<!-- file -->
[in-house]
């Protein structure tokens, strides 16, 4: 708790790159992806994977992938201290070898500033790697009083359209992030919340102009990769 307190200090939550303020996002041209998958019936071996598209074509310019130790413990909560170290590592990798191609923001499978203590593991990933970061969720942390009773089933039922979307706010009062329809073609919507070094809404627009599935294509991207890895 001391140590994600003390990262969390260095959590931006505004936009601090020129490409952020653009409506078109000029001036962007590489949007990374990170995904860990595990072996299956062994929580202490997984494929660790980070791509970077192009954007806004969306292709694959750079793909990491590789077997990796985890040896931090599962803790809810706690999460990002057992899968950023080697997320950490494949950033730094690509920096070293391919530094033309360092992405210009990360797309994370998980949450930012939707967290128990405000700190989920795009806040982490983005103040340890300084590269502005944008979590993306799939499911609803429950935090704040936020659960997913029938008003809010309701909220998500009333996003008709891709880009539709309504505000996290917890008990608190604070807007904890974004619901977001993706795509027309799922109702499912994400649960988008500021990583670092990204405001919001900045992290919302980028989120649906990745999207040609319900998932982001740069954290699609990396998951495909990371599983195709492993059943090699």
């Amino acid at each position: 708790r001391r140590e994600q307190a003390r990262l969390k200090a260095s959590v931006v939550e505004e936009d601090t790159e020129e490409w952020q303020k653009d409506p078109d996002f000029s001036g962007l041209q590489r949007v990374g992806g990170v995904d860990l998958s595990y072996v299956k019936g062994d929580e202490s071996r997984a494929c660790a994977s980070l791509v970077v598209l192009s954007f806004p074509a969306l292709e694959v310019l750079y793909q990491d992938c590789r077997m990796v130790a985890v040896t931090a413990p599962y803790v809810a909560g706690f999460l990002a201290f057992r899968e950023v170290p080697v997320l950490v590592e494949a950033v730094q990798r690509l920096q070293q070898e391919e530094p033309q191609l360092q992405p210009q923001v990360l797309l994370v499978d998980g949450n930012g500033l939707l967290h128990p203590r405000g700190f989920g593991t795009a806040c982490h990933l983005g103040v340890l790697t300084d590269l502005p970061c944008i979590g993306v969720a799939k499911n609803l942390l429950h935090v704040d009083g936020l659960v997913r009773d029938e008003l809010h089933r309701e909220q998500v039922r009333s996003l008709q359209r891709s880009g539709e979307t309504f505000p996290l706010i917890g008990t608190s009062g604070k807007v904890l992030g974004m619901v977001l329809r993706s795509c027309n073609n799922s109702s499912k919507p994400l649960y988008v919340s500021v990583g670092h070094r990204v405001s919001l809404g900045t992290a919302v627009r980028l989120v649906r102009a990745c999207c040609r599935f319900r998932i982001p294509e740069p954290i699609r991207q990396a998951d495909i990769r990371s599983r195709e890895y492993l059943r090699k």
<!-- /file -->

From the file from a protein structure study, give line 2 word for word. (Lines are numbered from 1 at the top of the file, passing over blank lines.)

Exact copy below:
């Protein structure tokens, strides 16, 4: 708790790159992806994977992938201290070898500033790697009083359209992030919340102009990769 307190200090939550303020996002041209998958019936071996598209074509310019130790413990909560170290590592990798191609923001499978203590593991990933970061969720942390009773089933039922979307706010009062329809073609919507070094809404627009599935294509991207890895 001391140590994600003390990262969390260095959590931006505004936009601090020129490409952020653009409506078109000029001036962007590489949007990374990170995904860990595990072996299956062994929580202490997984494929660790980070791509970077192009954007806004969306292709694959750079793909990491590789077997990796985890040896931090599962803790809810706690999460990002057992899968950023080697997320950490494949950033730094690509920096070293391919530094033309360092992405210009990360797309994370998980949450930012939707967290128990405000700190989920795009806040982490983005103040340890300084590269502005944008979590993306799939499911609803429950935090704040936020659960997913029938008003809010309701909220998500009333996003008709891709880009539709309504505000996290917890008990608190604070807007904890974004619901977001993706795509027309799922109702499912994400649960988008500021990583670092990204405001919001900045992290919302980028989120649906990745999207040609319900998932982001740069954290699609990396998951495909990371599983195709492993059943090699």